Reasonable adjustments enable you to participate in the academic assessment process on a fair basis, and according to your preferences. Find out how to arrange reasonable adjustments that work for you.
Reasonable adjustments allow you to fully participate in learning, assessment, university facilities and services. When it comes to assessments, for example, a reasonable adjustment could be making a video presentation instead of presenting in person, or having extra time in an exam, or showing your work to the tutor in private, rather than in front of a group.
Under the UK Equality Act 2010, reasonable adjustments are required where disabled students experience substantial disadvantage in comparison with non-disabled people. Universities have an anticipatory duty to provide reasonable adjustments for students. This means your university needs to plan ahead and address any barriers that may potentially affect your studies and well-being.
Some universities and some courses have risen to this challenge by putting in place systems that are on offer to all students, whether registered disabled or not. Examples are audio-recording every single lecture, or providing not just one route of assessment but several different ones for a particular assignment. However, currently this is the exception rather than the norm, and the more established route is to offer individual reasonable adjustments for specific requirements.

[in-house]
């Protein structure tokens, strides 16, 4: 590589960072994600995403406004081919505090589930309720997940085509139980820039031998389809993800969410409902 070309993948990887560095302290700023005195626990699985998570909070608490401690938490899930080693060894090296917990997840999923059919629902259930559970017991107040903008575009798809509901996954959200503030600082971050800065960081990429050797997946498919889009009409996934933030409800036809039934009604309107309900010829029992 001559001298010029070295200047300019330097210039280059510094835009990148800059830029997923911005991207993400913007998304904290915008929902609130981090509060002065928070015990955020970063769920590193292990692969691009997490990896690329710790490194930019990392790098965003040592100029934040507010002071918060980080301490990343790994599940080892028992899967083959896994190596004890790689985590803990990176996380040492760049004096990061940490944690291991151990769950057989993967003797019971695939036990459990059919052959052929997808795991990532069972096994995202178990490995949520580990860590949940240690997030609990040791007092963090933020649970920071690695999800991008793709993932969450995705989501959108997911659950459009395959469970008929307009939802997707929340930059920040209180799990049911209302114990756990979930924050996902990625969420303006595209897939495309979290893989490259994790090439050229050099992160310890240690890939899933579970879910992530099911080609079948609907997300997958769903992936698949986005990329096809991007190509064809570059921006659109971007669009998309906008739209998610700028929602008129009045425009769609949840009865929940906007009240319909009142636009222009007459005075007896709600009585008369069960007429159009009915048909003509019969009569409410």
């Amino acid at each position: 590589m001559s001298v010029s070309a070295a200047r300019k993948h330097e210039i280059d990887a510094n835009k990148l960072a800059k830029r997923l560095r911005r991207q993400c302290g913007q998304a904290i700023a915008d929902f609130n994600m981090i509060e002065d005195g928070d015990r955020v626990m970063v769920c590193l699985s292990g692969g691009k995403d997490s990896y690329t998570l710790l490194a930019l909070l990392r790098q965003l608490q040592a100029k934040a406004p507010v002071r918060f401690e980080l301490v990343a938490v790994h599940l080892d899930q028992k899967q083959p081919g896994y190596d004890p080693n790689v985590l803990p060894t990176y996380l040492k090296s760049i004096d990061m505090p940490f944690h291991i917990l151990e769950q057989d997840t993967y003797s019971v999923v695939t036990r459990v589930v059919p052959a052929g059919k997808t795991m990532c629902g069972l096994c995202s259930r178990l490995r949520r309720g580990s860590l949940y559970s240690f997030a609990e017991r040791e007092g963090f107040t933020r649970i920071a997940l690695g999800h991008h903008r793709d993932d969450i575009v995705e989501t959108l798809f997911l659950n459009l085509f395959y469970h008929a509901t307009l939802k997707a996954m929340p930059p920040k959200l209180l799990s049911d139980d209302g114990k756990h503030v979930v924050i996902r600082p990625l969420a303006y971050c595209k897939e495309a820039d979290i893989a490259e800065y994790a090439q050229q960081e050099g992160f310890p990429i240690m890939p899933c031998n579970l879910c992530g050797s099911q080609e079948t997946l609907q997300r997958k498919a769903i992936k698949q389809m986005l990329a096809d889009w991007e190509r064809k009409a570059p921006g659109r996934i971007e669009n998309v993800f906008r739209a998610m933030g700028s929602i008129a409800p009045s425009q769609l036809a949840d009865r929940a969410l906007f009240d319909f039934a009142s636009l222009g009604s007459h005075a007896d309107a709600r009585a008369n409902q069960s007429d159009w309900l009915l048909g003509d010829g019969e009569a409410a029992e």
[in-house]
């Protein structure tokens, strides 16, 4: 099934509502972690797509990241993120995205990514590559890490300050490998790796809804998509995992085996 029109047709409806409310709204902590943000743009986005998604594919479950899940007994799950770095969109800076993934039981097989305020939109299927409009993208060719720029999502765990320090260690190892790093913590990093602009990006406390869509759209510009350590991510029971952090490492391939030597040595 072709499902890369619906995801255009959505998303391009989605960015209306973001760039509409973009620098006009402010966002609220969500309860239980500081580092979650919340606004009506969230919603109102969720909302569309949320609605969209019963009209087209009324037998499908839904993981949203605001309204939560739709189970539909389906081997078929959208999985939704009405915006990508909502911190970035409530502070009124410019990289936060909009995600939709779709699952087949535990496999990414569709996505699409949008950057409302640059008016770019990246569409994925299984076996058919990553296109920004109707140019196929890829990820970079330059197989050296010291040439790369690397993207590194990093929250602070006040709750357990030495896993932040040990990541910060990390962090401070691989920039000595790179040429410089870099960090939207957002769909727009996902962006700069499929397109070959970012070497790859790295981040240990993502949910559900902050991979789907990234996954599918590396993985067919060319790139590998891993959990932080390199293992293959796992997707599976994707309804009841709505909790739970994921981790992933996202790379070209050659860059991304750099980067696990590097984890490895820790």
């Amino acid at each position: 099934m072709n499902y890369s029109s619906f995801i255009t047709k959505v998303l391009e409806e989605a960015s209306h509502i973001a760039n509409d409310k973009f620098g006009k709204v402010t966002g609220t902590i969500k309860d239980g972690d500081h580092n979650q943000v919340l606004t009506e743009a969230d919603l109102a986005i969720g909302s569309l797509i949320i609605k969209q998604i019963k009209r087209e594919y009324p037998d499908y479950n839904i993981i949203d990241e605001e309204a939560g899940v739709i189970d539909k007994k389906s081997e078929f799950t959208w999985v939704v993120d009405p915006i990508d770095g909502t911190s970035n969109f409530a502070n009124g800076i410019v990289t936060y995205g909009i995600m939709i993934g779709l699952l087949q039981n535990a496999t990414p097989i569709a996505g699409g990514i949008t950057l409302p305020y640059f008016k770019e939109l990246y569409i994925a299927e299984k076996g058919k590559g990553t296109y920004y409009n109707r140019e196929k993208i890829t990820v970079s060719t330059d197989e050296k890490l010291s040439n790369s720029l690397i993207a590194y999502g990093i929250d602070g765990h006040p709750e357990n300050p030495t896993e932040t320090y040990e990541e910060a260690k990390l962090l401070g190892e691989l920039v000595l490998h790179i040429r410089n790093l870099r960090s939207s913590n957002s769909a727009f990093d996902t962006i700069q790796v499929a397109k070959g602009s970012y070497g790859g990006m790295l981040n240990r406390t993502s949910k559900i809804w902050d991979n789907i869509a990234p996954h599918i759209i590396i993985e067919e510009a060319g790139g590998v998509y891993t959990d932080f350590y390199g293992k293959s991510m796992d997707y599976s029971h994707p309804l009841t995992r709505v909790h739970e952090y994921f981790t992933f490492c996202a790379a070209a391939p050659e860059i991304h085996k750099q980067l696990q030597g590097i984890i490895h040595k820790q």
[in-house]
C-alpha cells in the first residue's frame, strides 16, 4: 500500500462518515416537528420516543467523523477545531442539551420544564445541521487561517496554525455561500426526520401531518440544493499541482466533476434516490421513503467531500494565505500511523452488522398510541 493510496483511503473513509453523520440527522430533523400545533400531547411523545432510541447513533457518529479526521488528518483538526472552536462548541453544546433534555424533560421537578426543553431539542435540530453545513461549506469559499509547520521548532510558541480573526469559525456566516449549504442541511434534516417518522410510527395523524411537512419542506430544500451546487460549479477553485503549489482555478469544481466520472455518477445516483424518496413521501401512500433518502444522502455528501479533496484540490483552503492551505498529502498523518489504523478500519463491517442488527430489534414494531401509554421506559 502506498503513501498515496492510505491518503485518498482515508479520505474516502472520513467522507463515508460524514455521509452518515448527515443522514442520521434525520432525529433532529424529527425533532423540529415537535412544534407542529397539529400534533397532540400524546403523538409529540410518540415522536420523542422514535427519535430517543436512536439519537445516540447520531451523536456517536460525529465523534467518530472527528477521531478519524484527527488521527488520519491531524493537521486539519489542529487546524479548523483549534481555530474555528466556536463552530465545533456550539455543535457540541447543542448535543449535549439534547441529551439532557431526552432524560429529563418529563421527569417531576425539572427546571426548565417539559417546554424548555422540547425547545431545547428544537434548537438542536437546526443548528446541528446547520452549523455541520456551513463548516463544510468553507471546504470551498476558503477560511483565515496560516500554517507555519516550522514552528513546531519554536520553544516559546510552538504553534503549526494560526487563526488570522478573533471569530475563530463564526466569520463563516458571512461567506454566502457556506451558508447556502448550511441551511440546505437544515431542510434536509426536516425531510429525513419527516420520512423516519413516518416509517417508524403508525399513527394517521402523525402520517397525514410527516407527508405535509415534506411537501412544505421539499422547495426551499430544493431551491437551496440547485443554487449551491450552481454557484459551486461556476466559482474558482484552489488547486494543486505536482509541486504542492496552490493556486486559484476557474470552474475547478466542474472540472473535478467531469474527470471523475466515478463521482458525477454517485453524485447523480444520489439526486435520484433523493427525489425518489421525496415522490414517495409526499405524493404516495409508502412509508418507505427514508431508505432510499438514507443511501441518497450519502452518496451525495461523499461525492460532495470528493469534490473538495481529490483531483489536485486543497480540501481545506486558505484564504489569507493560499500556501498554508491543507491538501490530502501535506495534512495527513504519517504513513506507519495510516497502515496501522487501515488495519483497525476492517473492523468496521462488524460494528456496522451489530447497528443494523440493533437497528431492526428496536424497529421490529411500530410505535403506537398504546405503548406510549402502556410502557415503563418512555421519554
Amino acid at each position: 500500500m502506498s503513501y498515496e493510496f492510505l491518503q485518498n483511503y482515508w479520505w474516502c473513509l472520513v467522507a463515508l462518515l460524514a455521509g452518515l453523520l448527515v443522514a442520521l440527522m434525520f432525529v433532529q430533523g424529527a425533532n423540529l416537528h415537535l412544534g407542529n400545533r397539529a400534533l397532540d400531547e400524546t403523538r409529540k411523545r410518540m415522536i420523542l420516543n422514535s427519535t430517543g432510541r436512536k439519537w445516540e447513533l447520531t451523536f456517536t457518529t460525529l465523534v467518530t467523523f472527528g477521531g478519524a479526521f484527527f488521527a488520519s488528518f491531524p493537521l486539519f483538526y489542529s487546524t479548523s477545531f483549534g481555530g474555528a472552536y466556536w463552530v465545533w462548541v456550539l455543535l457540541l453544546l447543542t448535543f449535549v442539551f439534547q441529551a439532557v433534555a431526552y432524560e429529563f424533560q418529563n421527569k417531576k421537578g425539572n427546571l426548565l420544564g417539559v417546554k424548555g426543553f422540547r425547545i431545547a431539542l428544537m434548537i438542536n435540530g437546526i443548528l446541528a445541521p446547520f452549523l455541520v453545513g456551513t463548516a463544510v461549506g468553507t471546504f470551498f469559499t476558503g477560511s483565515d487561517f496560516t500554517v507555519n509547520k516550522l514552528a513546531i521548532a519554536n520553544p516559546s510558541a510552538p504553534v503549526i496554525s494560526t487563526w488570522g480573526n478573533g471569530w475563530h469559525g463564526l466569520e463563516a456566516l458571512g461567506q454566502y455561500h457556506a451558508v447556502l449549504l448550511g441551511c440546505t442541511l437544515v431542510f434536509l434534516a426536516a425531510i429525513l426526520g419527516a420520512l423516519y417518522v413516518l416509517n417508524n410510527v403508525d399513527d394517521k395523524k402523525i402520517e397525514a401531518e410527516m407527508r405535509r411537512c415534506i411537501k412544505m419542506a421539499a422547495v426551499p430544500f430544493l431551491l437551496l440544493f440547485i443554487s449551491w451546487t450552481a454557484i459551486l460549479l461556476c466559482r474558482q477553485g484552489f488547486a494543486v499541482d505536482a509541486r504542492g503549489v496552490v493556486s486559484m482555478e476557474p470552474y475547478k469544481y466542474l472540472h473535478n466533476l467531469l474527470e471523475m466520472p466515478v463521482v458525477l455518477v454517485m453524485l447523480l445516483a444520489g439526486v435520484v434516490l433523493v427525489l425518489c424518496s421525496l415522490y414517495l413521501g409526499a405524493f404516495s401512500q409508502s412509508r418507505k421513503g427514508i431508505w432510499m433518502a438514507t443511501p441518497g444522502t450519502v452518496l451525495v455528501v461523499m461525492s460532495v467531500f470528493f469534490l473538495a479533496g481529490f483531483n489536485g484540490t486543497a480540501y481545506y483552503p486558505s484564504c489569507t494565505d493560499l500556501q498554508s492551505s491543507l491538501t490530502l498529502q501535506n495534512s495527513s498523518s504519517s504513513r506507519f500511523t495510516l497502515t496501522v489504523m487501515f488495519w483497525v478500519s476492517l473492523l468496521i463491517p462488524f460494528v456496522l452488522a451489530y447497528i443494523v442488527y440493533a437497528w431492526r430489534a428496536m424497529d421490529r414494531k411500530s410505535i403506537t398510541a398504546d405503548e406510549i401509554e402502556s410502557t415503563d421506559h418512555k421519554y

How does it work?
To be eligible for individual reasonable adjustments you need to have had an autism diagnosis and have told your university about your autism. The university’s disability support team then meets with you and discusses your needs. Ideally, this also involves an academic from the course you are studying. It is important that you are actively involved in this process, and also in making decisions regarding reasonable adjustments that work for you.
How could this affect me?
Some students worry that if they have reasonable adjustments that they will be treated differently to other students. There may also be concerns about confidentiality and whether other students will be aware of their disability. On the other hand students are aware that if they have access to reasonable adjustments then they will be better supported to thrive academically.
At UCL your Summary of Reasonable Adjustments will only be shared within your department on a need to know basis. This means that only teaching staff who you are in direct contact with will be aware of any adjustments you may require.
What to do next?
Arrange a meeting with disability support and your course leader
It is important to think about your disability support in tandem with the support from your academic department. Both should collaborate and work symbiotically.
Deciding your reasonable adjustments is a process of negotiation so have a think in advance about what works for you individually
Focus on your learning outcomes – what are alternative ways for you to evidence your knowledge and understanding?
The disability support team is there to support you, but they won’t know the academic requirements
Use the Autism&Uni Best Practice Guides as support (see page on UDL)
Reply promptly to all communications regarding your reasonable adjustments, to ensure support is put in place when it’s needed.
Additional information and links
The Equality Challenge Unit has published guidance on reasonable adjustments to assist universities in planning and implementing them: http://www.ecu.ac.uk/publications/managing-reasonable-adjustments-in-higher-education/